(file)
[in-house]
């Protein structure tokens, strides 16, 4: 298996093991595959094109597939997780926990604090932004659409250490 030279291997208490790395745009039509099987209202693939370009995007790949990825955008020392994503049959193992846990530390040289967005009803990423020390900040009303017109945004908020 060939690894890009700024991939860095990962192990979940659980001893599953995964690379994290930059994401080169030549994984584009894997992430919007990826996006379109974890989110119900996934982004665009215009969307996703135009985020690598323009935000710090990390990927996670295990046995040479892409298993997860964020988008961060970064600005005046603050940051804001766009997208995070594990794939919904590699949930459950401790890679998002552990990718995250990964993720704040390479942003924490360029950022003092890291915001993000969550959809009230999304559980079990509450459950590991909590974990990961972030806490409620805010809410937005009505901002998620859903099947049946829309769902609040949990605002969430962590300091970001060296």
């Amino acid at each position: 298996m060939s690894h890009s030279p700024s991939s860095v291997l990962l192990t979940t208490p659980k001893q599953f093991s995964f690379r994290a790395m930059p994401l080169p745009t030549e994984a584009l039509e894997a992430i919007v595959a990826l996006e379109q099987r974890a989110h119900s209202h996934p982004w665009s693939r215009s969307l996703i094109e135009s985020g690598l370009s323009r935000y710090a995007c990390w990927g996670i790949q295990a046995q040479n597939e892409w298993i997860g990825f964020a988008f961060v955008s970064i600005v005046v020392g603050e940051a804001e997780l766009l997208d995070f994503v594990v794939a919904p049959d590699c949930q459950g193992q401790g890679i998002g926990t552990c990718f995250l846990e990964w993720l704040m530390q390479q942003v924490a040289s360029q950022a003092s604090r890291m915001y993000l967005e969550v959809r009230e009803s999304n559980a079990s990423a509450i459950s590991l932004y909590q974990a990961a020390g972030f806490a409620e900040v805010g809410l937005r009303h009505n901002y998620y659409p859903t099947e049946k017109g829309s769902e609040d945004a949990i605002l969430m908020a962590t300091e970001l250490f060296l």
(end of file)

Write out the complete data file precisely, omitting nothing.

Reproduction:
[in-house]
């Protein structure tokens, strides 16, 4: 298996093991595959094109597939997780926990604090932004659409250490 030279291997208490790395745009039509099987209202693939370009995007790949990825955008020392994503049959193992846990530390040289967005009803990423020390900040009303017109945004908020 060939690894890009700024991939860095990962192990979940659980001893599953995964690379994290930059994401080169030549994984584009894997992430919007990826996006379109974890989110119900996934982004665009215009969307996703135009985020690598323009935000710090990390990927996670295990046995040479892409298993997860964020988008961060970064600005005046603050940051804001766009997208995070594990794939919904590699949930459950401790890679998002552990990718995250990964993720704040390479942003924490360029950022003092890291915001993000969550959809009230999304559980079990509450459950590991909590974990990961972030806490409620805010809410937005009505901002998620859903099947049946829309769902609040949990605002969430962590300091970001060296």
């Amino acid at each position: 298996m060939s690894h890009s030279p700024s991939s860095v291997l990962l192990t979940t208490p659980k001893q599953f093991s995964f690379r994290a790395m930059p994401l080169p745009t030549e994984a584009l039509e894997a992430i919007v595959a990826l996006e379109q099987r974890a989110h119900s209202h996934p982004w665009s693939r215009s969307l996703i094109e135009s985020g690598l370009s323009r935000y710090a995007c990390w990927g996670i790949q295990a046995q040479n597939e892409w298993i997860g990825f964020a988008f961060v955008s970064i600005v005046v020392g603050e940051a804001e997780l766009l997208d995070f994503v594990v794939a919904p049959d590699c949930q459950g193992q401790g890679i998002g926990t552990c990718f995250l846990e990964w993720l704040m530390q390479q942003v924490a040289s360029q950022a003092s604090r890291m915001y993000l967005e969550v959809r009230e009803s999304n559980a079990s990423a509450i459950s590991l932004y909590q974990a990961a020390g972030f806490a409620e900040v805010g809410l937005r009303h009505n901002y998620y659409p859903t099947e049946k017109g829309s769902e609040d945004a949990i605002l969430m908020a962590t300091e970001l250490f060296l």